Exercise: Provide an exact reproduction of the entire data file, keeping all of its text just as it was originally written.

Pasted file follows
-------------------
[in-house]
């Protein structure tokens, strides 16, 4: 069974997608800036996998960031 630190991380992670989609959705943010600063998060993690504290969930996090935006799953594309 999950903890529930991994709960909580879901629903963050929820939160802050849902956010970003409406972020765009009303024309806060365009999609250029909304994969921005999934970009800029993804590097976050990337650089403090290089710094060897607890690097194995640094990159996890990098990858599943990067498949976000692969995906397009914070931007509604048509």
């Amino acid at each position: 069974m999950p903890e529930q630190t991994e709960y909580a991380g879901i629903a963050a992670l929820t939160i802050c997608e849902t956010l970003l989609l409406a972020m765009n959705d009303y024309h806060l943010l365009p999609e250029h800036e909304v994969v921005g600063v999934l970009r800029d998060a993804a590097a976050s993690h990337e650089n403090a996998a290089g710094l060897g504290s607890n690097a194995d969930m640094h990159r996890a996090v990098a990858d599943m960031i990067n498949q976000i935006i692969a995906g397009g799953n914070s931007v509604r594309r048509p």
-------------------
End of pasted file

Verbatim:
[in-house]
């Protein structure tokens, strides 16, 4: 069974997608800036996998960031 630190991380992670989609959705943010600063998060993690504290969930996090935006799953594309 999950903890529930991994709960909580879901629903963050929820939160802050849902956010970003409406972020765009009303024309806060365009999609250029909304994969921005999934970009800029993804590097976050990337650089403090290089710094060897607890690097194995640094990159996890990098990858599943990067498949976000692969995906397009914070931007509604048509």
């Amino acid at each position: 069974m999950p903890e529930q630190t991994e709960y909580a991380g879901i629903a963050a992670l929820t939160i802050c997608e849902t956010l970003l989609l409406a972020m765009n959705d009303y024309h806060l943010l365009p999609e250029h800036e909304v994969v921005g600063v999934l970009r800029d998060a993804a590097a976050s993690h990337e650089n403090a996998a290089g710094l060897g504290s607890n690097a194995d969930m640094h990159r996890a996090v990098a990858d599943m960031i990067n498949q976000i935006i692969a995906g397009g799953n914070s931007v509604r594309r048509p």